HNS Convention - MPCD - BIOSINFO

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The International Convention on Liability and Compensation for Damage in Connection with the Carriage of Hazardous and Noxious Substances by Sea (HNS Convention) was adopted by the IMO in May 1996. It aims to ensure adequate, prompt and effective compensation for damage that may result from shipping accidents involving hazardous and noxious substances.

The Convention entitles claimants to compensation for loss or damage to persons, property and the environment caused by incidents involving cargoes of oil, gases and chemicals, plus other substances which are hazardous in packaged form. Pollution damage caused by persistent oils already covered by the CLC and Fund Convention is excluded, as is damage caused by radioactive materials and coal.

The HNS Convention is modelled on the CLC and Fund Convention. Thus, the shipowner (and his P&I insurer) is strictly liable to pay the first tier of compensation whereas the second tier comes from a fund levied on cargo receivers in all Contracting States on a post-event basis.

Shipowner liability ranges from SDR 10 million (about US$ 16 million) for ships up to 2,000 GT, rising linearly through SDR 82 million (about US$ 128 million) for ships of 50,000 GT, to a maximum of SDR 100 million (about US$ 156 million) for ships over 100,000 GT. It is compulsory for all ships over 200 GT to have insurance to cover the relevant amount.

An HNS Fund (which will most likely be administered by the secretariat of the IOPC Funds) provides compensation up to a total of SDR 250 million (US$ 390 million), inclusive of shipowner liability but irrespective of ship size. The HNS Fund will comprise four separate accounts for oil, LPG, LNG and a general account for other HNS substances such as bulk solids and chemicals. Each separate account will meet claims attributable to the relevant cargo without cross subsidisation and will be funded in proportion to total receipts of relevant cargoes in Contributing States.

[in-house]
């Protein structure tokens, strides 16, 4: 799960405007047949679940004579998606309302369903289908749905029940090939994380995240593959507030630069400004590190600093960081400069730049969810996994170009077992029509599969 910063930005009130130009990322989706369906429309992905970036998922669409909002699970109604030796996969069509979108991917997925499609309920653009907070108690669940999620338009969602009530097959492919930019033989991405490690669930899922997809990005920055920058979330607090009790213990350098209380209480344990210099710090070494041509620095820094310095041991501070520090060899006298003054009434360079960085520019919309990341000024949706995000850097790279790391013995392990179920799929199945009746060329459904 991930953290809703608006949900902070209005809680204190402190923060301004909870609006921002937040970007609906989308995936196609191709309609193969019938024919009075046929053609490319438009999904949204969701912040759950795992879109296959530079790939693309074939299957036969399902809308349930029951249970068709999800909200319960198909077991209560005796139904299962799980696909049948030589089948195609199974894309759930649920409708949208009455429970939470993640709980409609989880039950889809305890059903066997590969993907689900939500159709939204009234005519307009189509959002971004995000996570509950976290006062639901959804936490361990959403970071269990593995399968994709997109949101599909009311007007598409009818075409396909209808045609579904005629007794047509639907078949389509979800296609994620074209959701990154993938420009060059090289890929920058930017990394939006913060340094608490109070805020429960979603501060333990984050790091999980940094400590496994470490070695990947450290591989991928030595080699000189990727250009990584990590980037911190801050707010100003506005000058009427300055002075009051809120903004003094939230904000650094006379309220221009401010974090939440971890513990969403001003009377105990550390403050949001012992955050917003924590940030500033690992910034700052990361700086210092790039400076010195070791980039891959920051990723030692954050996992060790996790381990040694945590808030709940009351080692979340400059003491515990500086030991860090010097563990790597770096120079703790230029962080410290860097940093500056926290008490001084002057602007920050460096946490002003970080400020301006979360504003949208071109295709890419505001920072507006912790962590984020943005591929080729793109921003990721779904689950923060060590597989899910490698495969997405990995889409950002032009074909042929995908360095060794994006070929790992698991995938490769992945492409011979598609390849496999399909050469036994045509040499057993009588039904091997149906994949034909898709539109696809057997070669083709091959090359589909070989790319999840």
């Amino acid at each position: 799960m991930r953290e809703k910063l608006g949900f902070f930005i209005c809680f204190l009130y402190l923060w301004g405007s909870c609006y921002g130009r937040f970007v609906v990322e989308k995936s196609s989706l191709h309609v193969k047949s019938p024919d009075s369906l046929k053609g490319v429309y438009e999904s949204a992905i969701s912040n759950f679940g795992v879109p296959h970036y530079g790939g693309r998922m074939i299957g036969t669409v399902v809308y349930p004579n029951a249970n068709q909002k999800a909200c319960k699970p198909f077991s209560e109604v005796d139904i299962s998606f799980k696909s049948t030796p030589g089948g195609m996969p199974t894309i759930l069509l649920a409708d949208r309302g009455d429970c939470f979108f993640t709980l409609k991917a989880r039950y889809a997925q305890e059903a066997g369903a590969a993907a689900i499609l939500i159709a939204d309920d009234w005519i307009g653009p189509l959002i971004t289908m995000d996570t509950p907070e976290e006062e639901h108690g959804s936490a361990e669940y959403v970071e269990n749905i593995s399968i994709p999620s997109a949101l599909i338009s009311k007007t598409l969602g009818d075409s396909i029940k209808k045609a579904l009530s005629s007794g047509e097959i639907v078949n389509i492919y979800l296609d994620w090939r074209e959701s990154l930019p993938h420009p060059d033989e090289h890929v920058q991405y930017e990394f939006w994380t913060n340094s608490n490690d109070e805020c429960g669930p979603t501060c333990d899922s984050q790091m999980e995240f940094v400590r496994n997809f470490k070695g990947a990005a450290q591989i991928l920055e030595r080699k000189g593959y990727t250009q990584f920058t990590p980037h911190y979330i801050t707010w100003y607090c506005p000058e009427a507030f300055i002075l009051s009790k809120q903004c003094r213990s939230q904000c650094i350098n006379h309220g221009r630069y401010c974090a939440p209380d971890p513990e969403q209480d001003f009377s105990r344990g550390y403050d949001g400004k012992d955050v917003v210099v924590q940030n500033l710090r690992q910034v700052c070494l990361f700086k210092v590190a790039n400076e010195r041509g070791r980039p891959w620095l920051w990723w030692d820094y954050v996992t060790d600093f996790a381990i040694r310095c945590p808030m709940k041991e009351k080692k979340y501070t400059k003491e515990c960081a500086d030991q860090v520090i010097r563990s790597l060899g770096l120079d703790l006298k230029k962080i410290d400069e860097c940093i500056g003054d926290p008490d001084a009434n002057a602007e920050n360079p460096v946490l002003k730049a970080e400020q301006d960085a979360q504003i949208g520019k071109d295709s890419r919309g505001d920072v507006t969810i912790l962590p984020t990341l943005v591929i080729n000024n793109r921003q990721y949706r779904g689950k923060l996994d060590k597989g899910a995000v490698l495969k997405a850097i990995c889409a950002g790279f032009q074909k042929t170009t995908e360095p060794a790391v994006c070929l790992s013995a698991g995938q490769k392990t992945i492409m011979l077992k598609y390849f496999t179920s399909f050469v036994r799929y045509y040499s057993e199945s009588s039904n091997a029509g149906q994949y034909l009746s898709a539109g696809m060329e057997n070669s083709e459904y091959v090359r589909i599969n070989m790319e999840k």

The HNS Convention will enter into force 18 months after ratification by 12 flag States, including four States each representing 2 million GT and Port States importing an annual aggregate of 40 million tonnes of chemicals and other solid bulk materials which are hazardous in packaged form. Despite being adopted in 1996, the HNS Convention had, at July 2009, only 14 ratifications and is some way from meeting the level of ratification that would trigger its entry into force.

In 2009 the IMO Legal Committee approved a draft Protocol to the HNS Convention, designed to address the practical problems that have prevented many States from ratifying the original Convention.  Among the obstacles has been the requirement for States to report the quantities of HNS received to IMO, which has proved difficult, in part, due to the sheer range and diversity of hazardous and noxious substances that will be governed by the HNS Convention. The Protocol aims to address this problem as well as others thought to be acting as barriers to ratification of the Convention.  The Protocol was adopted at a diplomatic conference convened in April 2010.

Full text of HNS Convention (IOPC Correspondence Group)


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